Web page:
MrsBadshoe Super Moderator

    Aug 8, 2006
    I find I just back off and let it roll. I just ask if they tested and believe what they say. If they are high numbers I just ask them to correct. I've found the more I clamped down demanding to be told all the numbers was when my kids especially my dd started making up numbers. When I didn't give the numbers power or meaning then life when much much better.

    Drinking would have been a different story. We have talked openly for years about the dangers of diabetes and drinking. Fortunately, my oldest was on medication from childhood that really would be dangerous for her to drink as well....so the household has always been ahead of the curve as far as staying away from alcohol. I would definitely have consequences for the drinking; which wouldn't have anything to do with D.

    YDMV but taking a back seat to the parent of a teen has worked for both the kids in our family. We stay involved but they manage it. If they screw up the screw up; if they eat and forget to bolus they are going to feel like crap and we try to let them learn a cause and effect of not staying on top of sugars and food.

    Good Luck.
  17. Bigbluefrog

    Bigbluefrog Approved members

    Oct 1, 2010
    It is challenging being a parent of a teenager then add diabetes into the mix and we got our hands full.

    You are not alone with keeping your teenager focused on D care. I agree with diabetes burnt out, at times our kids just want to be like everyone else.

    In high school my daughter started to be sneaky with testing in her back pack and sneaking food so she would fit in more. I don't think she is shy with her D, she just gets frustrated about explaining it.:cool:

    I definitely disagree with the night off of diabetes, this is not a disease to mess around with. One day without insulin could be dangerous and harm them. Our goal is to keep them healthy. Sometimes tough love is needed and if they are lying and hiding stuff that is a warrant for discipline in our house.

    If my daughter has a high blood sugar I don't make a big deal out of it. Teens have growth and adrenaline hormones that make it a challenge to maintain in range numbers. As long as she is trying to do her best, we try to be supportive for her even on the tough days.

    Kudos to you for catching that 400, those high numbers scare me.

    Hang in there!!!:cwds:
  18. Joretta

    Joretta Approved members

    Nov 7, 2009
    I totally get the frustration, the teen side, the burn out. But a free night could do harm. Do I get a free time to drive as I please no. Why because I could harm myself and others. Diabetes is no different it sucks at times (most), but my daughter must take responsiblity as in driving. One night off has way to many ifs in my house just like others rules children learn to follow as they get older. Someone gave me his advice. While it is hard and I do get he needs to learn to care for himself or turn over the care and give up independence. When my daughter went through this awhile ago or regresses this is a childs choice or a frustrated parents wish either way they need a bteak but not from care. Grown ups do what needs to done kids take a break by handling it to the adult for them. Either way our kids bodies should notnot get a nigut off just their brain.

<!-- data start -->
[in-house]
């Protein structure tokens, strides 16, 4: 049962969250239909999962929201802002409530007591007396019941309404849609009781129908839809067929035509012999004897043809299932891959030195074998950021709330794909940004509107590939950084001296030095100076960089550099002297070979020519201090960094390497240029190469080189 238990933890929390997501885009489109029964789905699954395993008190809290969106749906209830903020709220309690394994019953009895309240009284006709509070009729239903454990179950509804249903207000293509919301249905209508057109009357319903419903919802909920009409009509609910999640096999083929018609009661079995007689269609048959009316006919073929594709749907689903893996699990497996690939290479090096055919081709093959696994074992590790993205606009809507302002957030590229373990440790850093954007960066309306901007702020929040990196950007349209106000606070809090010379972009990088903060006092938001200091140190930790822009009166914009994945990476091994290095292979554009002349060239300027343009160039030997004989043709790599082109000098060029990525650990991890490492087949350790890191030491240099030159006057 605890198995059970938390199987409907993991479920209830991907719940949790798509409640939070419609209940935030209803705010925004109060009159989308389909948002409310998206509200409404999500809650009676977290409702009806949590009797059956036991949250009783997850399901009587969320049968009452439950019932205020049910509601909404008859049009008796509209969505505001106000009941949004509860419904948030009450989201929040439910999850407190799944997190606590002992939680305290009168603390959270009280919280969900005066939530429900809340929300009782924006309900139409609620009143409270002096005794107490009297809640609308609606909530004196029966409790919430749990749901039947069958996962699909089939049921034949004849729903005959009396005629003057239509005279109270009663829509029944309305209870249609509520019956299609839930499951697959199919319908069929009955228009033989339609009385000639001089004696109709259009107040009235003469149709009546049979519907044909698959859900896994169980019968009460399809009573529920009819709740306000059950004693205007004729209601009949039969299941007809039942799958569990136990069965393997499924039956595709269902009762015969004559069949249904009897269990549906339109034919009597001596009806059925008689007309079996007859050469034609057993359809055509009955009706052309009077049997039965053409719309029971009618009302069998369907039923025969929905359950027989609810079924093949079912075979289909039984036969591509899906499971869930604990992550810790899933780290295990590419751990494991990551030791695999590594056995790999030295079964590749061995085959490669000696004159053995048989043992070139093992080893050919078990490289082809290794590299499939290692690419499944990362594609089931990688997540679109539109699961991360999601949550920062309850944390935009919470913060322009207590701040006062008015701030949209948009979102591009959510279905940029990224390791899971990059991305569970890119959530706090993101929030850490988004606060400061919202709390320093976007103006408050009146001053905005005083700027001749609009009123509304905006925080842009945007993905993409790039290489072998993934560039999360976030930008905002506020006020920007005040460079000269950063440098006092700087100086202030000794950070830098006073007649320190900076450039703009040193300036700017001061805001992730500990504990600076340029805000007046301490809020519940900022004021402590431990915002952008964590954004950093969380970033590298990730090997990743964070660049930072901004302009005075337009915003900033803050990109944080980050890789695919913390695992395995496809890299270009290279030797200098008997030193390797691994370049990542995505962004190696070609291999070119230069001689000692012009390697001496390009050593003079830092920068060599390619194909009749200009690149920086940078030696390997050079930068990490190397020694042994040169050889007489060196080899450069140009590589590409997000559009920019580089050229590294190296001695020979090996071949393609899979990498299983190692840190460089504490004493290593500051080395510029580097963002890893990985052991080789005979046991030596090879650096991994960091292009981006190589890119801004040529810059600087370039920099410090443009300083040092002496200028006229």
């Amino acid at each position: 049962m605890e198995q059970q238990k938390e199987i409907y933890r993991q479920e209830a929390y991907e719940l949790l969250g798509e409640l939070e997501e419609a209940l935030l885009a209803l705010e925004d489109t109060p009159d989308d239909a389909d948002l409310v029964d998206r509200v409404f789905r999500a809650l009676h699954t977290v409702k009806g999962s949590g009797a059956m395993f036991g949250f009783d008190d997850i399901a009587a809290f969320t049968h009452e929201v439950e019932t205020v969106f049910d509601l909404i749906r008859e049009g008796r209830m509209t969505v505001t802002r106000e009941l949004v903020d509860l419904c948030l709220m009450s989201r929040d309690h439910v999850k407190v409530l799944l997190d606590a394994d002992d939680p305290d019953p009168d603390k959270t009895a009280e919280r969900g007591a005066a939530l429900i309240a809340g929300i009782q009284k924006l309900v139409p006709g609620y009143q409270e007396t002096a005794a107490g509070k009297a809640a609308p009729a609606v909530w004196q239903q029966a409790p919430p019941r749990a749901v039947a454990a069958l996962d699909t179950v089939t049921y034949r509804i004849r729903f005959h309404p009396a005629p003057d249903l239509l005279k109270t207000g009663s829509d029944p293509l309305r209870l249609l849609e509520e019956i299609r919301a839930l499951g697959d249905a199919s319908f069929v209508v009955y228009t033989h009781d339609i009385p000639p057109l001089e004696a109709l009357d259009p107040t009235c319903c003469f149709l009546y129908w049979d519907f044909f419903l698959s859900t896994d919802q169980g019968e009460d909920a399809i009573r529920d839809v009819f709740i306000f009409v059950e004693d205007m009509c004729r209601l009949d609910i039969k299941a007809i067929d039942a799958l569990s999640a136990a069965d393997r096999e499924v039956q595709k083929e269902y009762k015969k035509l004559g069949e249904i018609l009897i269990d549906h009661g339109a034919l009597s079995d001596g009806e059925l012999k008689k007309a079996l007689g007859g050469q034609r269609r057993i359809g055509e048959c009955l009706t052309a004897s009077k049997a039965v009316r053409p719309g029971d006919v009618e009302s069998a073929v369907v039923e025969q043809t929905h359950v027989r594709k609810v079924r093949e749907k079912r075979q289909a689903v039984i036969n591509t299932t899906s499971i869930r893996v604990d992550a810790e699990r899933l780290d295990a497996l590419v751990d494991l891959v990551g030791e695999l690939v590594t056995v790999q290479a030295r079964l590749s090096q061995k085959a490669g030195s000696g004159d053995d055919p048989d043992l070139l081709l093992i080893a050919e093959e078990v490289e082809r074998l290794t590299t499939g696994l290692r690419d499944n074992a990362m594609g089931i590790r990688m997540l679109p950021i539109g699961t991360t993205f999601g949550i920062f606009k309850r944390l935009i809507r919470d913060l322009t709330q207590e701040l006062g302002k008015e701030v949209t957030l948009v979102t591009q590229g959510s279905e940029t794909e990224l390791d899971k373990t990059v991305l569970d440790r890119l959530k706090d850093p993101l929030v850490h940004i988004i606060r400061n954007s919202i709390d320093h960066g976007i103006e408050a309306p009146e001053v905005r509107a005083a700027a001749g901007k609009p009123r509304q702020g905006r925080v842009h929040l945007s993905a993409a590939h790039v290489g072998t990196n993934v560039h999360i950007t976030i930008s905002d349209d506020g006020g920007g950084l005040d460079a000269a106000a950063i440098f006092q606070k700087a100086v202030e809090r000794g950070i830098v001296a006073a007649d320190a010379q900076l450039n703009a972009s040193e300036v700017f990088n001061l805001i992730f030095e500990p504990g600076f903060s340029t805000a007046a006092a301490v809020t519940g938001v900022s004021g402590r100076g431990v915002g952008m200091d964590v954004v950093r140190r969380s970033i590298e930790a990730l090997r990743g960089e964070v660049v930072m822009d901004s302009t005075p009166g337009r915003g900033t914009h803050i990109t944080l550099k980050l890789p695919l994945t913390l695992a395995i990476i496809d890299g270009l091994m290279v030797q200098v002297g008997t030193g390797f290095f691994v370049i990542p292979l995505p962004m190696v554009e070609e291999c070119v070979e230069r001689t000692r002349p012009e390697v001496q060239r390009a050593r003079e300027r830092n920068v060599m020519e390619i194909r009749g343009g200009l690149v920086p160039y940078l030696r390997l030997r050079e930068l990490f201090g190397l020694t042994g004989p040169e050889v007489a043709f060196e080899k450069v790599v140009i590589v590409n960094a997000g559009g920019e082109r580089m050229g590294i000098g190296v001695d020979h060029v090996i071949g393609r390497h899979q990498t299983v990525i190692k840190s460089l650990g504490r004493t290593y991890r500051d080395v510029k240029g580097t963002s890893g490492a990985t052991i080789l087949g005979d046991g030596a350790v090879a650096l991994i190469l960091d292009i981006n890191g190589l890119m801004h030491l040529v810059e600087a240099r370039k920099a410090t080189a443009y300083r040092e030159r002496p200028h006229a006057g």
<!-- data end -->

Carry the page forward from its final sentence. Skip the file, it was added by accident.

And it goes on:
19. tbcarrick

    tbcarrick Approved members

    Aug 25, 2008
    In our house we've recently changed the rules a bit.Seems to be going better.I don't know if because I've been better or he'll be 16 in May and he really wants his permit.But,It's been working all the same..
    before he gets his phone,xbox,computer,anything he wants to do..
    he must take care of business(thats what we say)..in the morning if he's not down in time to test before the bus comes,no xbox when he comes home.if he wants to go somewhere with friends or whatever,he has to test and get his dbag together or he can't go.We like for him to test and bolus while he is out,but sometimes he doesn't..I just try to not say anything negative,get him to take care of business and move on..I'm really starting to take the emotions out of the process,and he seem to be more inclined..In the last 2 weeks,he has tested at school,home,etc. most time without a word..good luck
  20. Tamara Gamble

    Tamara Gamble Approved members

    Jul 28, 2006
    I'm with MrsBadshoe. Honestly, we have been very lucky. That being said, we did have a period of about two weeks where our son was struggling about a year ago. We watched that video that's on this site about managing teens from Friends for Life. We meet Fridays, stay involved, but only where we feel we need to be. He handles it for the most part. Friday, we want to see his logs, run his dexcom, and we will sit and discuss what we need to do to help him. We don't freak over numbers, there will always be numbers, privileges are removed if testing hasn't been done, logs aren't done or the like, because it's dangerous to him. I check his Omnipod at the end of each day just to see if I need to make any changes or he struggled but I try to keep my nose out of it as much as I can. He's 17, so at some point soon he is going to have to do it on his own, or he will fail to launch. The drinking, would definitely be a problem. It would be a problem whether or not he had diabetes though but particularly because he does. Growing pains, for all of us.